Animal welfare charity to work with Government as they consider new laws
The RSPCA has welcomed the announcement that Defra is considering a ban on the third party selling of puppies.
The animal welfare charity – the largest and oldest in the UK – has long been calling for changes in legislation to better protect dogs and puppies.
Defra will be seeking evidence from the RSPCA – whose officers are on the frontline tackling the underground puppy trade in England and Wales – as well as other parties, before reviewing the information and making a decision on whether to introduce a ban later this year.
Following the announcement by Defra today (Thursday 7 February), RSPCA deputy chief executive Chris Wainwright said: “We are delighted that Defra is considering a ban on third party sales of puppies. We believe that cracking down on unscrupulous traders, who put profit ahead of animal welfare, will provide much-needed protection for prospective pet owners and puppies.
“We have always said that an end to third party sales alone would not be enough to end the puppy trade crisis so we are pleased that this is being looked at alongside enhanced licensing conditions for breeders which will come into force later this year.
“Together, we hope these moves will offer better protection to puppies and their parents and also reduce the number of families duped by rogue traders in this illegal multi-million-pound trade.”
This announcement is the latest in a string of positive moves by the Government to bring in tougher legislation around animal welfare.
In December, the Government announced these proposals which are now being laid before Parliament, to tighten regulations around the breeding and selling of puppies.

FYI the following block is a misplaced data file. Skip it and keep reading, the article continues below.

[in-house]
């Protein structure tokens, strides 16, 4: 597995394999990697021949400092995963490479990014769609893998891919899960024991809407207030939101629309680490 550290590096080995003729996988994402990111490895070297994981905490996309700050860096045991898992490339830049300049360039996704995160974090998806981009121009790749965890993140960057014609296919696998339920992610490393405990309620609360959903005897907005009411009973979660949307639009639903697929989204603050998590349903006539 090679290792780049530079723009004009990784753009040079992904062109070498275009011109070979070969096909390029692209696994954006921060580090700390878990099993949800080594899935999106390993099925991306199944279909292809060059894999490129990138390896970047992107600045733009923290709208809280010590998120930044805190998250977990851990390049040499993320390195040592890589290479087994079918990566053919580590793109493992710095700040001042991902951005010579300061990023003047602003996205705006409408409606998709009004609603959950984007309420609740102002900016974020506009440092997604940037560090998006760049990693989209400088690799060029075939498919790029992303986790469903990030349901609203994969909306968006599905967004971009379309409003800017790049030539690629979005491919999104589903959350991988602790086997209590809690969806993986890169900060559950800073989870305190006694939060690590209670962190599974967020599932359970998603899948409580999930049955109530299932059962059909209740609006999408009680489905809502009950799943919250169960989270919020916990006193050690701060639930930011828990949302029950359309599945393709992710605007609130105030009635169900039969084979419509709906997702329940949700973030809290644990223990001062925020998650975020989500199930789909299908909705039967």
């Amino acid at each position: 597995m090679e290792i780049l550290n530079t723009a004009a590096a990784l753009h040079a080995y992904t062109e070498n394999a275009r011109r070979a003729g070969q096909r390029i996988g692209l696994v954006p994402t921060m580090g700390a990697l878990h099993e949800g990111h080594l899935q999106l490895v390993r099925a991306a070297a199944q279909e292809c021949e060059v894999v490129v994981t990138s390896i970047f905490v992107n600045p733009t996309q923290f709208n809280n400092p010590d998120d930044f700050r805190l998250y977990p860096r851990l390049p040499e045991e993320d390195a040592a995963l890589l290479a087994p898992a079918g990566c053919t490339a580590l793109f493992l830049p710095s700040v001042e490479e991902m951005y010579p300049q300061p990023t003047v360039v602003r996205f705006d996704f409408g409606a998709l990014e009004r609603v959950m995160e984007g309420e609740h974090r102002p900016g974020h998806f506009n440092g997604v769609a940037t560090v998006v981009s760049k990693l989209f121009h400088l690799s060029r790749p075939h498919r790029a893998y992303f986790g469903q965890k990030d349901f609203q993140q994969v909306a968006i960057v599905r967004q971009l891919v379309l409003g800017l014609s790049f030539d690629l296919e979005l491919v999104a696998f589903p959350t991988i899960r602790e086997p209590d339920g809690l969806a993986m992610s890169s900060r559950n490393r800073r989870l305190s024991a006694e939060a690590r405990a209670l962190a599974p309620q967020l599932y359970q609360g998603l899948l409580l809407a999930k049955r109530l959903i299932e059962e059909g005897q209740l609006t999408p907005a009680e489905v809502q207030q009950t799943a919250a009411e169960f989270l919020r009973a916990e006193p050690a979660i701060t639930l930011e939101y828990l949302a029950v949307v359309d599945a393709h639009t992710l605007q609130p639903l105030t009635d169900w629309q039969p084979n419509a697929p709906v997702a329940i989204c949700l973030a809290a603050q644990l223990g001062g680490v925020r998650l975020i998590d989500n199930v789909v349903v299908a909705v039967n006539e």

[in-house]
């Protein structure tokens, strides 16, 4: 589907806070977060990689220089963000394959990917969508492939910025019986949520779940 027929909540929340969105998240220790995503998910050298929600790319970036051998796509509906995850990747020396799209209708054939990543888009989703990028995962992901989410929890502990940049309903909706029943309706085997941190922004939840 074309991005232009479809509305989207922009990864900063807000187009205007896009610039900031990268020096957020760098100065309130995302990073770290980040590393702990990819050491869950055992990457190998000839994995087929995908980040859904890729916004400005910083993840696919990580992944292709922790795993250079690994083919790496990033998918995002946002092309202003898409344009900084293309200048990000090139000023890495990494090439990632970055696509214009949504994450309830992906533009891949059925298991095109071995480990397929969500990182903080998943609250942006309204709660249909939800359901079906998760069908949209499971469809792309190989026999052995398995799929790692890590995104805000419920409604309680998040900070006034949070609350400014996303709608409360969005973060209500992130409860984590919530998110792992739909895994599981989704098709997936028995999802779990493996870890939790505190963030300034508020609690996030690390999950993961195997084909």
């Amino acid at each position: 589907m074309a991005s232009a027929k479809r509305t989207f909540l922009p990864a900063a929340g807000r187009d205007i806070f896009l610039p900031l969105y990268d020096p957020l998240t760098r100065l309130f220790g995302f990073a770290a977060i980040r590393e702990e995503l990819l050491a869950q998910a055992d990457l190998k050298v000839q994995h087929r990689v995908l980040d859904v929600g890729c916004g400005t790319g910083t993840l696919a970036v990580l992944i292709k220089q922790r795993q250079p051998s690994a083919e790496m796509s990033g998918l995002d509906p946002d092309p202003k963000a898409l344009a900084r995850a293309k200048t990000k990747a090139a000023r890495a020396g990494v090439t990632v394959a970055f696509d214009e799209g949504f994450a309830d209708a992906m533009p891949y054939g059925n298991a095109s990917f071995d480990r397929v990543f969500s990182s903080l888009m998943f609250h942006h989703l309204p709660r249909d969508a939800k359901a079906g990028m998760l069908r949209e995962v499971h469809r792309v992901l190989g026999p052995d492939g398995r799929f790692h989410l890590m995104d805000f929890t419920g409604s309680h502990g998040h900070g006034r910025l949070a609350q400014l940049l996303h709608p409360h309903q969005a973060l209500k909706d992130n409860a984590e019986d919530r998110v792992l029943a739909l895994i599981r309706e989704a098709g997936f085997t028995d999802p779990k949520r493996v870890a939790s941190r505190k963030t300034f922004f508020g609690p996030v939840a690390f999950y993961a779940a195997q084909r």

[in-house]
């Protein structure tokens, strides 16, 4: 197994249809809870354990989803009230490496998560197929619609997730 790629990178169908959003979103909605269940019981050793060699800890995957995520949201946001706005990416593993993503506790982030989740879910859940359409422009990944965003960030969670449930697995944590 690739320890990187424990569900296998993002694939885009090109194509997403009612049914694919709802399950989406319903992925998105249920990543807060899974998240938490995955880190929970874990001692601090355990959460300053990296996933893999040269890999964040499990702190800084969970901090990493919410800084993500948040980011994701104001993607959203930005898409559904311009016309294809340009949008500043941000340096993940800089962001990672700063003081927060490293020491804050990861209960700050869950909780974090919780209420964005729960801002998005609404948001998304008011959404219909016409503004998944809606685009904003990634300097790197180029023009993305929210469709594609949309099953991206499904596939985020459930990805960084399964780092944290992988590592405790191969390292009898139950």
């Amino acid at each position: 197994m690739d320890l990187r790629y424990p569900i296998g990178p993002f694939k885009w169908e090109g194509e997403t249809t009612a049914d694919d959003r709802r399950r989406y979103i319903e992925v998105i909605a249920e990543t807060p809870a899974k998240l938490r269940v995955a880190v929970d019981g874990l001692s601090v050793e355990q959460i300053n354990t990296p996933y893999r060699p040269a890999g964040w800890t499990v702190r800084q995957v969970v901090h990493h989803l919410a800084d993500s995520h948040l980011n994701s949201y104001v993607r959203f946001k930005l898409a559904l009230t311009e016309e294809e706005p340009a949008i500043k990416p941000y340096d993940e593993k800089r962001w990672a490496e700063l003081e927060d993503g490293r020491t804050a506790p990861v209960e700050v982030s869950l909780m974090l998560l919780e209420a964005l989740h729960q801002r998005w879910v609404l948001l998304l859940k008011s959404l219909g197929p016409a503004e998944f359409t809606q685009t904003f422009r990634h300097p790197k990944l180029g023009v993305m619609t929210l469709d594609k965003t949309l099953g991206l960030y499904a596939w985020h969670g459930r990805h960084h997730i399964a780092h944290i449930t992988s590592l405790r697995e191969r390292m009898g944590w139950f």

The legislation, which was put before parliament today will be agreed in the next 40 days and is due to come into force in October, will include:
- Banning the sale of puppies and kittens under eight weeks old;
- Ensuring licensed breeders show puppies alongside their mother before a sale is made;
- Tackling the sale of weak, sick, and poorly socialised puppies and the breeding of unhealthy dogs;
- Introducing compulsory licensing for anyone breeding and selling dogs;
- Requiring puppy sales to be completed in the presence of the new owner (preventing online sales where buyers haven’t seen the animal first);
- Insisting licensed dog breeders only sell puppies they have bred themselves.
The RSPCA has seen a year-on-year rise in the number of complaints about the puppy trade in England. Last year (2017), the charity received 4,224 complaints – the busiest year yet and a 152% increase from 2013, while officers rescued 295 dogs from puppy farms over the last 12 months.
The RSPCA always encourages people to consider rehoming a rescue dog and encourage anyone thinking of taking on a dog to look on our website. But for those who want to buy a puppy they can download a free Puppy Contract to help ensure they buy a happy and healthy dog.